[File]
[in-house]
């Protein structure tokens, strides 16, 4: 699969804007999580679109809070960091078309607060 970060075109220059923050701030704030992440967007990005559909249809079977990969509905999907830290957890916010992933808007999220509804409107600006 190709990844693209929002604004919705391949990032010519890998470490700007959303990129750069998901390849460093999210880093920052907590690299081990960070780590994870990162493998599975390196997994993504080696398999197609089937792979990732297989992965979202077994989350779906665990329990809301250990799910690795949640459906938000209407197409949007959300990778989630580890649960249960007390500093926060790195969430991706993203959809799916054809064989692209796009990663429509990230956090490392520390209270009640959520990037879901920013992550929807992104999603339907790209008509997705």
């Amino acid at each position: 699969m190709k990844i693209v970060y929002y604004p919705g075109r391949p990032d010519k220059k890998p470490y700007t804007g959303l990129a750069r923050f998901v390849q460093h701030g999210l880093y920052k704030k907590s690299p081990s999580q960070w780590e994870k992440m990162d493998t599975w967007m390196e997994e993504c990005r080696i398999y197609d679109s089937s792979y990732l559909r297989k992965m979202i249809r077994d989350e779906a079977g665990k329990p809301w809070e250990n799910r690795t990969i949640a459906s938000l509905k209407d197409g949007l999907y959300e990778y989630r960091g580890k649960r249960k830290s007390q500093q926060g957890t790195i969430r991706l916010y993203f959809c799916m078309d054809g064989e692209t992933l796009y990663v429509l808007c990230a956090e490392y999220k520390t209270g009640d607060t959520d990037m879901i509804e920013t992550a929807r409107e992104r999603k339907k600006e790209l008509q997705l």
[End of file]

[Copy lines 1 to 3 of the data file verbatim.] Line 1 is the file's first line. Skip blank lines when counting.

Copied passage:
[in-house]
């Protein structure tokens, strides 16, 4: 699969804007999580679109809070960091078309607060 970060075109220059923050701030704030992440967007990005559909249809079977990969509905999907830290957890916010992933808007999220509804409107600006 190709990844693209929002604004919705391949990032010519890998470490700007959303990129750069998901390849460093999210880093920052907590690299081990960070780590994870990162493998599975390196997994993504080696398999197609089937792979990732297989992965979202077994989350779906665990329990809301250990799910690795949640459906938000209407197409949007959300990778989630580890649960249960007390500093926060790195969430991706993203959809799916054809064989692209796009990663429509990230956090490392520390209270009640959520990037879901920013992550929807992104999603339907790209008509997705």
């Amino acid at each position: 699969m190709k990844i693209v970060y929002y604004p919705g075109r391949p990032d010519k220059k890998p470490y700007t804007g959303l990129a750069r923050f998901v390849q460093h701030g999210l880093y920052k704030k907590s690299p081990s999580q960070w780590e994870k992440m990162d493998t599975w967007m390196e997994e993504c990005r080696i398999y197609d679109s089937s792979y990732l559909r297989k992965m979202i249809r077994d989350e779906a079977g665990k329990p809301w809070e250990n799910r690795t990969i949640a459906s938000l509905k209407d197409g949007l999907y959300e990778y989630r960091g580890k649960r249960k830290s007390q500093q926060g957890t790195i969430r991706l916010y993203f959809c799916m078309d054809g064989e692209t992933l796009y990663v429509l808007c990230a956090e490392y999220k520390t209270g009640d607060t959520d990037m879901i509804e920013t992550a929807r409107e992104r999603k339907k600006e790209l008509q997705l």